Thursday, February 6, 2014

Breaking the Thumb Sucking Habit

Both of my sweet girls happen to be thumb suckers. But it wasn't for lack of trying to get them to take pacifiers. I'm well aware of the recommendation to wait until a breastfed baby is 1 month old before offering a pacifier. But the very first night in the hospital I was grabbing for the thing. At home, I was not only offering, but downright encouraging because...well... I really wanted to sleep. My first {Autumn} took the pacifier a little bit but it just never stuck.

My maternity leave ended all too soon and I returned to work (at 12 weeks). While I sent the pacifier along to day care, Autumn chose her thumb instead. Talk about mommy guilt! Within days of my return to work, she was finding comfort in her thumb. At the time, I had to remind myself I really couldn't control her thumb sucking and although I was at work, she was receiving fantastic care from people who love her. And a tiny baby sucking their thumb is actually pretty darn cute.

Fast forward almost 2 years later and baby #2 {Amelia} enters the family. She also found comfort in her thumb but for her it was even before I returned to work. And as Autumn said at the time, "We're both sumb suckers." (and, yes, it was thumb with an "S"). And, believe it or not, they both only suck their left thumb.

We went for Autumn's first "official" dental visit a few months ago (just after she turned 3). The dentist looked in her mouth for about 3 seconds before she asked her if she happens to suck her thumb. She could tell instantly due to her teeth already shifting. The dentist said the goal would be for her to break the habit by age 4 because that's the age when permanent damage can occur. She also said there is large variation (meaning she could be much younger or much older before her teeth would be affected). The pediatric dentist fully recognizes that Autumn is young and it will be hard - especially at night. We also know we we want the process to be gentle as possible.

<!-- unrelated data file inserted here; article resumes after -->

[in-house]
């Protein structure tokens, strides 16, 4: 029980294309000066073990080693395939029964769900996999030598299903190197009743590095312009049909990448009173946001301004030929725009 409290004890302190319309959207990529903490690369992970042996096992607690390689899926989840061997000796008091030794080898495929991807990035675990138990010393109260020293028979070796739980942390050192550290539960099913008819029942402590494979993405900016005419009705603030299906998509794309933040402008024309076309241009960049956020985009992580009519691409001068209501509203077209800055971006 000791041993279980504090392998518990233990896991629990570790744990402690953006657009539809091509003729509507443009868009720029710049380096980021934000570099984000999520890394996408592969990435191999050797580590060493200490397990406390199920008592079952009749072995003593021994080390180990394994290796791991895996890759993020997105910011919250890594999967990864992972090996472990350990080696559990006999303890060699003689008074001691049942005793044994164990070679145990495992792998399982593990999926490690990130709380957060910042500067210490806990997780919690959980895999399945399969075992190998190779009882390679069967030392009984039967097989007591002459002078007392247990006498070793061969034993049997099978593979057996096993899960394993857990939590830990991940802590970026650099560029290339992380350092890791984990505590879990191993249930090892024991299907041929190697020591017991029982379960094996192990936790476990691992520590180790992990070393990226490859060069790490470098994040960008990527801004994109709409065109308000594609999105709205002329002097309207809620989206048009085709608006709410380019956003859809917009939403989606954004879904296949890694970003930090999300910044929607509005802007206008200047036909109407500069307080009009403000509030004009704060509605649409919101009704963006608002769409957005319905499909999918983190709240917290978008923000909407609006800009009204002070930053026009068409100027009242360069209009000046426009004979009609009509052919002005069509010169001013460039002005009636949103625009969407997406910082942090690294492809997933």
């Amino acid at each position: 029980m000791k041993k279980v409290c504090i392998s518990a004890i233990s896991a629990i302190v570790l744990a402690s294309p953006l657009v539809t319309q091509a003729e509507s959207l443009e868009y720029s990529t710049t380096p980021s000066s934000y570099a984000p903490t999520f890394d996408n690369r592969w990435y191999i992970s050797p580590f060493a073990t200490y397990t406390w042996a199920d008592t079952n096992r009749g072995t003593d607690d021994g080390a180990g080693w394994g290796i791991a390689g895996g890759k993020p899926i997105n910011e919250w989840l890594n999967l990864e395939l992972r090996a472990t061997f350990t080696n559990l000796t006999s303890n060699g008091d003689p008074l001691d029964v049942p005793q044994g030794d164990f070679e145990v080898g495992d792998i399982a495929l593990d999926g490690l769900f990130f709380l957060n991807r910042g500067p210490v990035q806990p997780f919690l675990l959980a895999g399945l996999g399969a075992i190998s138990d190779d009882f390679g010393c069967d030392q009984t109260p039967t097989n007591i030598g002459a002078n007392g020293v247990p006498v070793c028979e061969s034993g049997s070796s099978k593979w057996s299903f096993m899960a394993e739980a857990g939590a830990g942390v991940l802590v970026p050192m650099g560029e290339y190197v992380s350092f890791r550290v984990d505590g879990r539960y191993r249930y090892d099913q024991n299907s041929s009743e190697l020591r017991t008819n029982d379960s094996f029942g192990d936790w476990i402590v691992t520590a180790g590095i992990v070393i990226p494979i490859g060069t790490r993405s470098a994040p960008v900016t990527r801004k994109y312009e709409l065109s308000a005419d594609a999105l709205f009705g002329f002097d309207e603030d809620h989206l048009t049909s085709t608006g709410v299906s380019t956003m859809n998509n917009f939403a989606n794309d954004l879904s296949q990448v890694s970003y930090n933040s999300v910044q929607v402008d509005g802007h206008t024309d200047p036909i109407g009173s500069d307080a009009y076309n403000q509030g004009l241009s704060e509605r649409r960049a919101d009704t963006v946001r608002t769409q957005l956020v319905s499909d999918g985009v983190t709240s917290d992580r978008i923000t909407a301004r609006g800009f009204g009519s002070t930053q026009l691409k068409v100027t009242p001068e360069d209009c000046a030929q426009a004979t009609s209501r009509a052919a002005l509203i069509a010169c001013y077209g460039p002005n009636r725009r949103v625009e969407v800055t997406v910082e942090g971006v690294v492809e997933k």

I decided to approach breaking the thumb sucking habit in a similar style to potty training. For us, this was a slow and steady method. And just as Autumn is not night time potty trained, I do not expect her to stop sucking her thumb at night for a very long time. 

But we are on the right track with breaking the habit during the day. Our first stop was the Target $1 bin. There, Autumn was allowed to select several items to put in her prize basket. Mommy picked a few items for the basket too. 

And we set the timer. With potty training you are trying to get a child to DO something when the timer goes off. While trying to break a habit you are trying to get the child to STOP doing something for the entire length of time that the timer is set. And that can be pretty tough for a young child to remember. But I went ahead and made the old, familiar sticker chart and set the timer.
I started with 5 minutes and she earned a prize after 5 stickers just to try to gain momentum. I added 5 minutes for each line she completed. We're on 20 minute time periods now and will stay at this time until she masters it. She often starts sucking her thumb right at the 18 or even 19 minute mark. 

The thing that has actually been the most effective is the reminder to stop the behavior with an immediate consequence and reward system. My children use their thumbs not only for comfort and to help them fall asleep but also while doing basically any quiet activity. Since TV is a pretty special treat in our house that was our first "no thumb sucking time." If the thumb was in the mouth, then the TV was paused. Quite effective. Once she became mostly successful with that, we moved on to other activities. This includes story time and listening to her music in the car. We still have a long way to go. Sometimes she even chooses her thumb over the music. But I'm proud at how often I watch her automatically start putting her thumb in her mouth and then she quickly stops and puts her hand down as she remembers. Of course, there's a lot of clapping and congratulations, just as there was when there was potty success.

This is a work in progress. I know there will be a lot of sticker charts in our future. One thing I have already learned is that I will plan to start this process earlier with Amelia, maybe around her second birthday. And I will only hope for relatively quick success of breaking the habit of two thumb suckers. In the meantime, I'm still consider opening a "braces" savings account!

Have you had to break your child of a habit such as thumb sucking (or the pacifier, carrying around a blanky or nail biting)? What ways did you find success?  
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